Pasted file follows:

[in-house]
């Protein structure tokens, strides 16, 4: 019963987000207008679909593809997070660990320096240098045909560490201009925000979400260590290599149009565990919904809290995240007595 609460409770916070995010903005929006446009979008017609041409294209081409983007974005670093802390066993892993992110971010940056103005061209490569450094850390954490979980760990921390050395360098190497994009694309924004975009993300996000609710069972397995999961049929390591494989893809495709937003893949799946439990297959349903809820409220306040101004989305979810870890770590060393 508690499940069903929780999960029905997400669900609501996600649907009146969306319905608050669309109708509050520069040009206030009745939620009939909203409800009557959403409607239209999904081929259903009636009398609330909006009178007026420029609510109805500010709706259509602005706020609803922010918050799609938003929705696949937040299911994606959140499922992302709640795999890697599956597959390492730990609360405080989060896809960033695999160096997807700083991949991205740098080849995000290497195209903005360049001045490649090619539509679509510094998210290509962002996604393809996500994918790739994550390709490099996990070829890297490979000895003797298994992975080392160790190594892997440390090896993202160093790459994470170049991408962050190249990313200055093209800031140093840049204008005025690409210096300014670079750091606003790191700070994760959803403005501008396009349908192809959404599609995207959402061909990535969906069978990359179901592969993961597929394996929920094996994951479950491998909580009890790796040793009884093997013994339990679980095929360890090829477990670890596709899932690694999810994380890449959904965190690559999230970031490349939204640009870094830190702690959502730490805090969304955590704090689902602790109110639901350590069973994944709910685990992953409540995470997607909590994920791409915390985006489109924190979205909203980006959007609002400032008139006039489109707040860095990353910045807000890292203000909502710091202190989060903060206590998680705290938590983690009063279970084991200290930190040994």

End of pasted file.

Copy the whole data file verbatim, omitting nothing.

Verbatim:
[in-house]
């Protein structure tokens, strides 16, 4: 019963987000207008679909593809997070660990320096240098045909560490201009925000979400260590290599149009565990919904809290995240007595 609460409770916070995010903005929006446009979008017609041409294209081409983007974005670093802390066993892993992110971010940056103005061209490569450094850390954490979980760990921390050395360098190497994009694309924004975009993300996000609710069972397995999961049929390591494989893809495709937003893949799946439990297959349903809820409220306040101004989305979810870890770590060393 508690499940069903929780999960029905997400669900609501996600649907009146969306319905608050669309109708509050520069040009206030009745939620009939909203409800009557959403409607239209999904081929259903009636009398609330909006009178007026420029609510109805500010709706259509602005706020609803922010918050799609938003929705696949937040299911994606959140499922992302709640795999890697599956597959390492730990609360405080989060896809960033695999160096997807700083991949991205740098080849995000290497195209903005360049001045490649090619539509679509510094998210290509962002996604393809996500994918790739994550390709490099996990070829890297490979000895003797298994992975080392160790190594892997440390090896993202160093790459994470170049991408962050190249990313200055093209800031140093840049204008005025690409210096300014670079750091606003790191700070994760959803403005501008396009349908192809959404599609995207959402061909990535969906069978990359179901592969993961597929394996929920094996994951479950491998909580009890790796040793009884093997013994339990679980095929360890090829477990670890596709899932690694999810994380890449959904965190690559999230970031490349939204640009870094830190702690959502730490805090969304955590704090689902602790109110639901350590069973994944709910685990992953409540995470997607909590994920791409915390985006489109924190979205909203980006959007609002400032008139006039489109707040860095990353910045807000890292203000909502710091202190989060903060206590998680705290938590983690009063279970084991200290930190040994």